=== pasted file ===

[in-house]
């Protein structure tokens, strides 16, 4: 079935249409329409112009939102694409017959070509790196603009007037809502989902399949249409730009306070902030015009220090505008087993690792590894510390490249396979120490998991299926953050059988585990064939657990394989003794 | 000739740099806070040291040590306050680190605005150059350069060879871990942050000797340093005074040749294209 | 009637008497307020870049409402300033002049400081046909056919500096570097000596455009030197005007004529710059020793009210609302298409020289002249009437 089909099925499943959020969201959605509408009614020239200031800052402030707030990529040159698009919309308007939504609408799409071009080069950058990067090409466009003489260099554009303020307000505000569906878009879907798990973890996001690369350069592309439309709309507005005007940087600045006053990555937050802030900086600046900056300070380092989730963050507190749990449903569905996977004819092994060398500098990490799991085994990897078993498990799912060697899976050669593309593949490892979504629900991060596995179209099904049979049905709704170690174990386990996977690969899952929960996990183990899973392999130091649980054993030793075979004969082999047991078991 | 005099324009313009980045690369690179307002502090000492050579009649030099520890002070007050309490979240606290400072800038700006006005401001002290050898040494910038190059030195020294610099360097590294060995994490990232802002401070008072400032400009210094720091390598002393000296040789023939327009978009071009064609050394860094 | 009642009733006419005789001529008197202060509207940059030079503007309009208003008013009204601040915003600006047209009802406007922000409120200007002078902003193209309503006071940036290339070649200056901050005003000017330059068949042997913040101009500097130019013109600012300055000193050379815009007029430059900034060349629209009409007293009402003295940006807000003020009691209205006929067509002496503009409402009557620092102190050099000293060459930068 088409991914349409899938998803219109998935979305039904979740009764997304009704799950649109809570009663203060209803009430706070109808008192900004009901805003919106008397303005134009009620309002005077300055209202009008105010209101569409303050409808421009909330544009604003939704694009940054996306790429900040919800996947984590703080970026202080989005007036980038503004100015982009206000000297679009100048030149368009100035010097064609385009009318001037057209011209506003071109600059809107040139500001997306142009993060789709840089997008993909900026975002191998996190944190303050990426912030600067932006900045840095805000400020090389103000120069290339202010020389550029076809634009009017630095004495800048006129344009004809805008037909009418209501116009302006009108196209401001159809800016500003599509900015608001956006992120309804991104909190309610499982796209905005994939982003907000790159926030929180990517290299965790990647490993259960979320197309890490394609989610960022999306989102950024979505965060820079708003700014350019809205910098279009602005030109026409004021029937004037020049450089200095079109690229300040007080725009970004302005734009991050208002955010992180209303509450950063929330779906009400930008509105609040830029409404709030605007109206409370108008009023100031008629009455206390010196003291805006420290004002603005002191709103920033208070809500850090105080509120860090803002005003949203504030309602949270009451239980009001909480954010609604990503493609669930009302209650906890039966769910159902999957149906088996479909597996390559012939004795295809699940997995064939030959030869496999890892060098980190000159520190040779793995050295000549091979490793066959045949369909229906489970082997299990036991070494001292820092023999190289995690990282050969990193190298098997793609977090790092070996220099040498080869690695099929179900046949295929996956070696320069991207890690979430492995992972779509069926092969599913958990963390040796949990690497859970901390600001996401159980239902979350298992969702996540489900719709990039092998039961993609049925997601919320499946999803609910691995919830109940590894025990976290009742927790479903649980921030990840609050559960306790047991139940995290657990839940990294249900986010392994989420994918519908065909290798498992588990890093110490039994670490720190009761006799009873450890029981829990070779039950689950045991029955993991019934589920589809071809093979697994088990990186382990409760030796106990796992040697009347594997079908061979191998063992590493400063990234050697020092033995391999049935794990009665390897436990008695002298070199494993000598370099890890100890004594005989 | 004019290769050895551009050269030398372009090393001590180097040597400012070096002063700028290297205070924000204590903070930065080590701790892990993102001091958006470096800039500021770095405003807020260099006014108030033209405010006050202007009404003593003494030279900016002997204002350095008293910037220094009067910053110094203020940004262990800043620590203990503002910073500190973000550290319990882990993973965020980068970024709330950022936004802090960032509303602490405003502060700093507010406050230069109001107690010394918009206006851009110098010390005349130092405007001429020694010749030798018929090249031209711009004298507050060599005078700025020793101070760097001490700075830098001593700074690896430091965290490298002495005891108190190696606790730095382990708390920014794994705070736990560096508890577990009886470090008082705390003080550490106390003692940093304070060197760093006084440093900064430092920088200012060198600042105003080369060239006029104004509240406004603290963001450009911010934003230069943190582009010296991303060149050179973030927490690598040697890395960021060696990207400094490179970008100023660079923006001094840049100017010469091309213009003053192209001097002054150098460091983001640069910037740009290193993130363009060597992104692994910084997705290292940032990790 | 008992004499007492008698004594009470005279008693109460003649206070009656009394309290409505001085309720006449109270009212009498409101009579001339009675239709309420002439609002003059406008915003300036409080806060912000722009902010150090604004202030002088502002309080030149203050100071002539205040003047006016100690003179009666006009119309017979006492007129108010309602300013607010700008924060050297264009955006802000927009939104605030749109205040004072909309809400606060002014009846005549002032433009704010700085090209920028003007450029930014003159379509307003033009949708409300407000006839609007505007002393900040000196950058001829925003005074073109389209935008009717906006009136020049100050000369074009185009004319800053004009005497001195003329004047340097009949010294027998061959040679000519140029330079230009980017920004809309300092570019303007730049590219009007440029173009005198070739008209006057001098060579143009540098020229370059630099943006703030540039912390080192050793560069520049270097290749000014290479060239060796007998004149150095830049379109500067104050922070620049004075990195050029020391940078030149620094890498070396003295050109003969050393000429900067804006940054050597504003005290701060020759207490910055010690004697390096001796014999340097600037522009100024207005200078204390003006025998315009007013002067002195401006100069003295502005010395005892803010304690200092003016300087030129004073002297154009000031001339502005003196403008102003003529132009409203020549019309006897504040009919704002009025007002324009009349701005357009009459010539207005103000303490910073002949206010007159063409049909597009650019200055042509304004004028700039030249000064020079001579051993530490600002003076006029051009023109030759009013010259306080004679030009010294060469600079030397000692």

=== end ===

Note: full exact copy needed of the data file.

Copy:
[in-house]
């Protein structure tokens, strides 16, 4: 079935249409329409112009939102694409017959070509790196603009007037809502989902399949249409730009306070902030015009220090505008087993690792590894510390490249396979120490998991299926953050059988585990064939657990394989003794 | 000739740099806070040291040590306050680190605005150059350069060879871990942050000797340093005074040749294209 | 009637008497307020870049409402300033002049400081046909056919500096570097000596455009030197005007004529710059020793009210609302298409020289002249009437 089909099925499943959020969201959605509408009614020239200031800052402030707030990529040159698009919309308007939504609408799409071009080069950058990067090409466009003489260099554009303020307000505000569906878009879907798990973890996001690369350069592309439309709309507005005007940087600045006053990555937050802030900086600046900056300070380092989730963050507190749990449903569905996977004819092994060398500098990490799991085994990897078993498990799912060697899976050669593309593949490892979504629900991060596995179209099904049979049905709704170690174990386990996977690969899952929960996990183990899973392999130091649980054993030793075979004969082999047991078991 | 005099324009313009980045690369690179307002502090000492050579009649030099520890002070007050309490979240606290400072800038700006006005401001002290050898040494910038190059030195020294610099360097590294060995994490990232802002401070008072400032400009210094720091390598002393000296040789023939327009978009071009064609050394860094 | 009642009733006419005789001529008197202060509207940059030079503007309009208003008013009204601040915003600006047209009802406007922000409120200007002078902003193209309503006071940036290339070649200056901050005003000017330059068949042997913040101009500097130019013109600012300055000193050379815009007029430059900034060349629209009409007293009402003295940006807000003020009691209205006929067509002496503009409402009557620092102190050099000293060459930068 088409991914349409899938998803219109998935979305039904979740009764997304009704799950649109809570009663203060209803009430706070109808008192900004009901805003919106008397303005134009009620309002005077300055209202009008105010209101569409303050409808421009909330544009604003939704694009940054996306790429900040919800996947984590703080970026202080989005007036980038503004100015982009206000000297679009100048030149368009100035010097064609385009009318001037057209011209506003071109600059809107040139500001997306142009993060789709840089997008993909900026975002191998996190944190303050990426912030600067932006900045840095805000400020090389103000120069290339202010020389550029076809634009009017630095004495800048006129344009004809805008037909009418209501116009302006009108196209401001159809800016500003599509900015608001956006992120309804991104909190309610499982796209905005994939982003907000790159926030929180990517290299965790990647490993259960979320197309890490394609989610960022999306989102950024979505965060820079708003700014350019809205910098279009602005030109026409004021029937004037020049450089200095079109690229300040007080725009970004302005734009991050208002955010992180209303509450950063929330779906009400930008509105609040830029409404709030605007109206409370108008009023100031008629009455206390010196003291805006420290004002603005002191709103920033208070809500850090105080509120860090803002005003949203504030309602949270009451239980009001909480954010609604990503493609669930009302209650906890039966769910159902999957149906088996479909597996390559012939004795295809699940997995064939030959030869496999890892060098980190000159520190040779793995050295000549091979490793066959045949369909229906489970082997299990036991070494001292820092023999190289995690990282050969990193190298098997793609977090790092070996220099040498080869690695099929179900046949295929996956070696320069991207890690979430492995992972779509069926092969599913958990963390040796949990690497859970901390600001996401159980239902979350298992969702996540489900719709990039092998039961993609049925997601919320499946999803609910691995919830109940590894025990976290009742927790479903649980921030990840609050559960306790047991139940995290657990839940990294249900986010392994989420994918519908065909290798498992588990890093110490039994670490720190009761006799009873450890029981829990070779039950689950045991029955993991019934589920589809071809093979697994088990990186382990409760030796106990796992040697009347594997079908061979191998063992590493400063990234050697020092033995391999049935794990009665390897436990008695002298070199494993000598370099890890100890004594005989 | 004019290769050895551009050269030398372009090393001590180097040597400012070096002063700028290297205070924000204590903070930065080590701790892990993102001091958006470096800039500021770095405003807020260099006014108030033209405010006050202007009404003593003494030279900016002997204002350095008293910037220094009067910053110094203020940004262990800043620590203990503002910073500190973000550290319990882990993973965020980068970024709330950022936004802090960032509303602490405003502060700093507010406050230069109001107690010394918009206006851009110098010390005349130092405007001429020694010749030798018929090249031209711009004298507050060599005078700025020793101070760097001490700075830098001593700074690896430091965290490298002495005891108190190696606790730095382990708390920014794994705070736990560096508890577990009886470090008082705390003080550490106390003692940093304070060197760093006084440093900064430092920088200012060198600042105003080369060239006029104004509240406004603290963001450009911010934003230069943190582009010296991303060149050179973030927490690598040697890395960021060696990207400094490179970008100023660079923006001094840049100017010469091309213009003053192209001097002054150098460091983001640069910037740009290193993130363009060597992104692994910084997705290292940032990790 | 008992004499007492008698004594009470005279008693109460003649206070009656009394309290409505001085309720006449109270009212009498409101009579001339009675239709309420002439609002003059406008915003300036409080806060912000722009902010150090604004202030002088502002309080030149203050100071002539205040003047006016100690003179009666006009119309017979006492007129108010309602300013607010700008924060050297264009955006802000927009939104605030749109205040004072909309809400606060002014009846005549002032433009704010700085090209920028003007450029930014003159379509307003033009949708409300407000006839609007505007002393900040000196950058001829925003005074073109389209935008009717906006009136020049100050000369074009185009004319800053004009005497001195003329004047340097009949010294027998061959040679000519140029330079230009980017920004809309300092570019303007730049590219009007440029173009005198070739008209006057001098060579143009540098020229370059630099943006703030540039912390080192050793560069520049270097290749000014290479060239060796007998004149150095830049379109500067104050922070620049004075990195050029020391940078030149620094890498070396003295050109003969050393000429900067804006940054050597504003005290701060020759207490910055010690004697390096001796014999340097600037522009100024207005200078204390003006025998315009007013002067002195401006100069003295502005010395005892803010304690200092003016300087030129004073002297154009000031001339502005003196403008102003003529132009409203020549019309006897504040009919704002009025007002324009009349701005357009009459010539207005103000303490910073002949206010007159063409049909597009650019200055042509304004004028700039030249000064020079001579051993530490600002003076006029051009023109030759009013010259306080004679030009010294060469600079030397000692």